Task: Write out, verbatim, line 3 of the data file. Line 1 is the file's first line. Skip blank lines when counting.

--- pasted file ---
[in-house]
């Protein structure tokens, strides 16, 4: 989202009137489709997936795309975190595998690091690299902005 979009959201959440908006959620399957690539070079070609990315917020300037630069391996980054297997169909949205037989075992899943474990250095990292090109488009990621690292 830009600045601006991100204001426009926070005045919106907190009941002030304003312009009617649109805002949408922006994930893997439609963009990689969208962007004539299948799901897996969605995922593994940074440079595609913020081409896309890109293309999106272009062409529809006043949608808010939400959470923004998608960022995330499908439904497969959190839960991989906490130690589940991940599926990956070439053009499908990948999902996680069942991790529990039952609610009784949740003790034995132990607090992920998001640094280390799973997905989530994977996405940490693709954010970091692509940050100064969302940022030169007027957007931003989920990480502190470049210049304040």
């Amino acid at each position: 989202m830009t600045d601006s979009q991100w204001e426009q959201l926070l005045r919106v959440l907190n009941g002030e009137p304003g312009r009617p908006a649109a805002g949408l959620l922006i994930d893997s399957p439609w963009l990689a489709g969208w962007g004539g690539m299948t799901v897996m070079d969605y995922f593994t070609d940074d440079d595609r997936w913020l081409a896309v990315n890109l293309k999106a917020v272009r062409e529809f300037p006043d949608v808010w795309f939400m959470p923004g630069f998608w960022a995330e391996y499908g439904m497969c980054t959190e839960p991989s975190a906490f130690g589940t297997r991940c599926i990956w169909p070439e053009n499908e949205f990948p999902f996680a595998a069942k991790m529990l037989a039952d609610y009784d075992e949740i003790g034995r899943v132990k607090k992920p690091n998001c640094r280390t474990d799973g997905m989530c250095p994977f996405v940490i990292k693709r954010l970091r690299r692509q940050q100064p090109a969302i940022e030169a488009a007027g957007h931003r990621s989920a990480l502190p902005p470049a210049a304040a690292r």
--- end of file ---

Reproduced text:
């Amino acid at each position: 989202m830009t600045d601006s979009q991100w204001e426009q959201l926070l005045r919106v959440l907190n009941g002030e009137p304003g312009r009617p908006a649109a805002g949408l959620l922006i994930d893997s399957p439609w963009l990689a489709g969208w962007g004539g690539m299948t799901v897996m070079d969605y995922f593994t070609d940074d440079d595609r997936w913020l081409a896309v990315n890109l293309k999106a917020v272009r062409e529809f300037p006043d949608v808010w795309f939400m959470p923004g630069f998608w960022a995330e391996y499908g439904m497969c980054t959190e839960p991989s975190a906490f130690g589940t297997r991940c599926i990956w169909p070439e053009n499908e949205f990948p999902f996680a595998a069942k991790m529990l037989a039952d609610y009784d075992e949740i003790g034995r899943v132990k607090k992920p690091n998001c640094r280390t474990d799973g997905m989530c250095p994977f996405v940490i990292k693709r954010l970091r690299r692509q940050q100064p090109a969302i940022e030169a488009a007027g957007h931003r990621s989920a990480l502190p902005p470049a210049a304040a690292r």